Outpatient Surgery Magazine - Subscribers

Year of the Nurse - November 2020 - Outpatient Surgery Magazine

Outpatient Surgery Magazine, providing current information on Surgical Services, Surgical Facility Administration, Outpatient Surgery News and Trends, OR Excellence and more.

Issue link: http://outpatientsurgery.uberflip.com/i/1306204

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Page 62 of 83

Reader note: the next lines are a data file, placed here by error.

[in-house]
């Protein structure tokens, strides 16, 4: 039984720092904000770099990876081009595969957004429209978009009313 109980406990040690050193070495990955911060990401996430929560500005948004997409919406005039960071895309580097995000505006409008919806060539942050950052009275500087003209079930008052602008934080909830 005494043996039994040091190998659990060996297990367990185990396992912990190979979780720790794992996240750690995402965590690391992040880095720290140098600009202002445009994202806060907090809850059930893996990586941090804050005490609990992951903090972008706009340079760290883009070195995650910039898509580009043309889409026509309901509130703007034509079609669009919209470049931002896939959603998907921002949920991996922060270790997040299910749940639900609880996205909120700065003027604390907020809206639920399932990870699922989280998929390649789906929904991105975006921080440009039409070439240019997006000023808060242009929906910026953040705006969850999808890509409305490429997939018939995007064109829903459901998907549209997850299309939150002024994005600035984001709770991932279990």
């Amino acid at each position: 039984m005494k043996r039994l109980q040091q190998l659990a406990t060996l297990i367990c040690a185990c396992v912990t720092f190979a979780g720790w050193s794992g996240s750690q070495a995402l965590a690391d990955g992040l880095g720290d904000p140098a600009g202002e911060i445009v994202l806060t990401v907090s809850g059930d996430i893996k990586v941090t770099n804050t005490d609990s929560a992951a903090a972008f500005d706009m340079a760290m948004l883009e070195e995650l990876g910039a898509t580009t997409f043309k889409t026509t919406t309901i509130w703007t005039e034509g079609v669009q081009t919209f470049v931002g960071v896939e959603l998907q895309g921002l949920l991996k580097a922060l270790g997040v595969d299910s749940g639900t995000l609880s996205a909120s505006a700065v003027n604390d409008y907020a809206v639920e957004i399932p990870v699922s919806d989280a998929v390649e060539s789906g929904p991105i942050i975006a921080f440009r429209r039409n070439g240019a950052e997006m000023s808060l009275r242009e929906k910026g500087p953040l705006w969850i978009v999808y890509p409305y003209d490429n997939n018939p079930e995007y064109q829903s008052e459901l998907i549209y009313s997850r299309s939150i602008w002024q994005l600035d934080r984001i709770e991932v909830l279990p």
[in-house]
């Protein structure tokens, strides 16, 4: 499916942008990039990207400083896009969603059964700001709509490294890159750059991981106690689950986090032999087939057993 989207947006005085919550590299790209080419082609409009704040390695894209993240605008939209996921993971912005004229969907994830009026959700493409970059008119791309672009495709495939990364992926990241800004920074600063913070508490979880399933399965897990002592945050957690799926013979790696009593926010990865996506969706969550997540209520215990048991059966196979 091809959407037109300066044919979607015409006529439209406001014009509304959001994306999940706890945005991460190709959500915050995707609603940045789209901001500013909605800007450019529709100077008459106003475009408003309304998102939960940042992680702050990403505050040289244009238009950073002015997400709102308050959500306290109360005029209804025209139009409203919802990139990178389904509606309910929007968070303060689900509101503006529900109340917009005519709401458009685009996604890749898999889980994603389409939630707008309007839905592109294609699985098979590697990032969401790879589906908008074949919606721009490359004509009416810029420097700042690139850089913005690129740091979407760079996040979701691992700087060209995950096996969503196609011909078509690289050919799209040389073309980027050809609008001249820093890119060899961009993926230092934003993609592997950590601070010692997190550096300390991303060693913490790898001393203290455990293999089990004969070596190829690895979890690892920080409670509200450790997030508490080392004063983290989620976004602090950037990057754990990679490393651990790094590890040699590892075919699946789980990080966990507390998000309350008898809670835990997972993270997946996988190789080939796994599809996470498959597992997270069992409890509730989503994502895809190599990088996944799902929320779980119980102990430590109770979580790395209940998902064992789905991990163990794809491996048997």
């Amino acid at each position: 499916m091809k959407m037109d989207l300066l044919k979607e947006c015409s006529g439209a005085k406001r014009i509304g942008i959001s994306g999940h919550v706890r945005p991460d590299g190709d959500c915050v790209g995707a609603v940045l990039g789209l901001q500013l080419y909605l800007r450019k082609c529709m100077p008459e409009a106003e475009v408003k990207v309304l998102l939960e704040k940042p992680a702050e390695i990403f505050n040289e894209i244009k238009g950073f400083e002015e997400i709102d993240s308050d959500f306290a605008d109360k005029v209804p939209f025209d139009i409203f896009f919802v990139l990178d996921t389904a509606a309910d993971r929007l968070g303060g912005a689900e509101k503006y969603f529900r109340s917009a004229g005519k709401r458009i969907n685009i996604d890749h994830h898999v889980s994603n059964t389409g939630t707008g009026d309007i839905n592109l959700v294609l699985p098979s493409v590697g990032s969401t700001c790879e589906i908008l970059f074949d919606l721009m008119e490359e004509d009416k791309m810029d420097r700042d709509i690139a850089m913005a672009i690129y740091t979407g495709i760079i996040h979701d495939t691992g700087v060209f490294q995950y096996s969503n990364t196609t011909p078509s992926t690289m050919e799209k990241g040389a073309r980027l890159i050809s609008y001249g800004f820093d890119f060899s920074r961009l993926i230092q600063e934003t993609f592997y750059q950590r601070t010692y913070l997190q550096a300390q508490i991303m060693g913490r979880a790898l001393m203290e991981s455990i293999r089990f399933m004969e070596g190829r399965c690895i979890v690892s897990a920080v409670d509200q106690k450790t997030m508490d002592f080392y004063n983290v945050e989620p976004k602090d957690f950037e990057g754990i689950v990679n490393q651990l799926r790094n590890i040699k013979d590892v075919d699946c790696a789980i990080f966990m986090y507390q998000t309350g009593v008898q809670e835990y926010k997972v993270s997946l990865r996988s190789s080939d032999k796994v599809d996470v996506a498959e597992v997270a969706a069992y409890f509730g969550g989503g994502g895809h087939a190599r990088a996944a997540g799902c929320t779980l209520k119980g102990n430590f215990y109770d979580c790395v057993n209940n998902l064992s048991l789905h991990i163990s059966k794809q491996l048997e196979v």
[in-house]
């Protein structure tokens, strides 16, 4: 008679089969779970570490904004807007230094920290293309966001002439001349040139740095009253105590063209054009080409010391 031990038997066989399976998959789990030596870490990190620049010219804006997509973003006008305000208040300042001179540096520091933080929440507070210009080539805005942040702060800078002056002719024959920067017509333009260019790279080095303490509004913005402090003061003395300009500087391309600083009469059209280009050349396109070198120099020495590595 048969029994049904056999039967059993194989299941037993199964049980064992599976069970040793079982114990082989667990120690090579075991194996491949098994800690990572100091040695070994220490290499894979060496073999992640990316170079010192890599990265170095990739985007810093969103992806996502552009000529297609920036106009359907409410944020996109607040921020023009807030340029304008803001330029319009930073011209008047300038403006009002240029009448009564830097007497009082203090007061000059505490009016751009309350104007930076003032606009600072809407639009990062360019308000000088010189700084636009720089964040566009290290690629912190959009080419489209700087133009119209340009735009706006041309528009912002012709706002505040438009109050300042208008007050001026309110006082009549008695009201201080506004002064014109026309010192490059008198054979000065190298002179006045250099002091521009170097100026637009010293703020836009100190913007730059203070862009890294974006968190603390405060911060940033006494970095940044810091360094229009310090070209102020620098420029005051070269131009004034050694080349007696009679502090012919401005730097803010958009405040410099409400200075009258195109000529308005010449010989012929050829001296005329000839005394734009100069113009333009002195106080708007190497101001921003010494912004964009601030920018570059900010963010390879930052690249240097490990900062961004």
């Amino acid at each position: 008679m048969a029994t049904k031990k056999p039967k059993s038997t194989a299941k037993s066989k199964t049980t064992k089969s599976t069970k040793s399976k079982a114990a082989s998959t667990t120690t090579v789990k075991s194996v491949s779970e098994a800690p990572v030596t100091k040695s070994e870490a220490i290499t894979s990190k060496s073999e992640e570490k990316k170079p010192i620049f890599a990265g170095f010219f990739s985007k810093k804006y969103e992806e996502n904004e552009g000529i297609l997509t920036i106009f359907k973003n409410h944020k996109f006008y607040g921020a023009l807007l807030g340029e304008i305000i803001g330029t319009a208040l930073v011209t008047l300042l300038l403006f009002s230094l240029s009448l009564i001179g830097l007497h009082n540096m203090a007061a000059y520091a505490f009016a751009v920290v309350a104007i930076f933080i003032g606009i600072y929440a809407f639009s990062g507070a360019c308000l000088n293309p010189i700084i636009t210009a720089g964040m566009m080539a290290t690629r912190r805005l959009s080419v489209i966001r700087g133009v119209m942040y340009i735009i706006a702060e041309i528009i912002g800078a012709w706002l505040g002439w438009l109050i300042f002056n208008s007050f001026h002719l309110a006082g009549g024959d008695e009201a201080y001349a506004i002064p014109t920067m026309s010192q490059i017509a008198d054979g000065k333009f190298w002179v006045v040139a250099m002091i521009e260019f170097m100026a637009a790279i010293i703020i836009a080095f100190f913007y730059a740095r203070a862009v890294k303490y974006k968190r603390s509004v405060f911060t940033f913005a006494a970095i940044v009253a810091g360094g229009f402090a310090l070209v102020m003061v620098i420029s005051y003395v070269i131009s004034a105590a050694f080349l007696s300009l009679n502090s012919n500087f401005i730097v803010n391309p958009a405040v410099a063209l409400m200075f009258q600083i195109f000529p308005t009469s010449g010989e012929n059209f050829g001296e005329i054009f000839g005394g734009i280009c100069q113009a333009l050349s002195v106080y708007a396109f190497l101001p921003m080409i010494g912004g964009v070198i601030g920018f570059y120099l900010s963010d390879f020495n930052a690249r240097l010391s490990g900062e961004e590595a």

ber, under the iris, at the conclusion of cataract sur- gery to prevent post-op inflammation. The FDA approval increases surgeon and patient confidence in the product, according to Dr. Matossian. She points out surgery initiates the inflammatory response and surgeons want to minimize the inflammatory cycle as soon as possible, which she says Dexycu can help accomplish. She says administering the medication in tissue near the iris and ciliary body before surgery prevents inflammation from the beginning and administering it behind the iris at the conclusion of surgery before sealing the incision helps minimize post-op inflammation. • Dextenza, a dexamethasone intracanalicular implant, can be inserted into the inferior punctum at the conclusion of surgery. The plug stays in place for up to 30 days, delivering a higher initial dose and tapering over time. "Both of these options take control back from the patient and give it to the surgeon, reduce the drops that need to be administered and deliver a steroid over 30 days with a tapering, which delivers more steroids immediately after surgery and less over the 30-day period," says Dr. Matossian. Dr. Devgan says they could prove particulary useful during certain challenging cases. For exam- ple, patients who present for surgery with uveitis are more prone to suffering post-op inflammation, points out Dr. Devgan. "In addition to prescribing topical steroids, adding Dexycu in the eye would provide for help in preventing the complication," he says. He acknowledges a risk of leaving medication in the eye after surgery. "It's not always known if a patient has steroid response glaucoma," he says. "A patient who's taking drops can stop administering them, but a surgeon would have to reenter the eye to remove the sphere." He also points out the sphere can shift after it's placed behind the iris, requiring, in some cases, a second surgery to remove it. Dextenza's intra- canalicular plug, on the other hand, can be removed if the surgeon notices a post-op increase in intraoc- ular pressure. • Omidria. This combination of ketorolac and phenylephrine is added to balanced salt solution and infused into the eye throughout surgery to help maintain pupil dilation and provide an anti-inflam- matory effect. Prostate medications such as Flomax affect the iris muscle and increase the risk of floppy iris syndrome, which occurs in 75% of men on those medications and in 25% of the general population. Miosis can occur in patients who are not on Flomax or who don't remember or realize they're taking a medication with similar properties, points out Dr. Matossian. "Establishing and maintaining a dilated pupil lets surgeons operate safely and effectively," she says. "Pupils constricting unexpectedly leads to a higher risk of complications." Omidria has also been shown to reduce pain dur- ing surgery and in the immediate post-op period, according to Dr. Matossian. At what cost? The commercially produced medications are expen- sive — adding between $450 and $700 per case — and therefore cost prohibitive without pass-through status, which allows facilities to bill CMS separately for the drug. With Omidria's pass-through status expiring on Oct. 1, CMS no longer provides a sepa- rate reimbursement for the drug. Omeros, the maker of Omidria, is pursuing sepa- rate payment coverage under "no opioid" legisla- tion, which applies to non-opioid pain management surgical drugs that are used in the surgery center setting and considered a surgical supply under CMS' Outpatient Prospective Payment System. Omeros says Omidria meets those criteria and qual- ifies for separate payment for the rest of 2020 and 2021. There was no update available on Omidria's payment status at the time of print. The pass- through statuses of Dexycu and Dextenza remain in place through 2021. The price of medications used during cataract pro- cedures is a significant factor as CMS pays surgeons about $500 per case and reimburses facilities about twice that amount. "There are low-cost options in intracameral medications with long tracks records of success and are accepted as the norm in cataract surgery," says Dr. Devgan. "Still, I welcome innova- tion and like having more tools in my toolbox." OSM N O V E M B E R 2 0 2 0 • O U T P A T I E N T S U R G E R Y . N E T • 6 3

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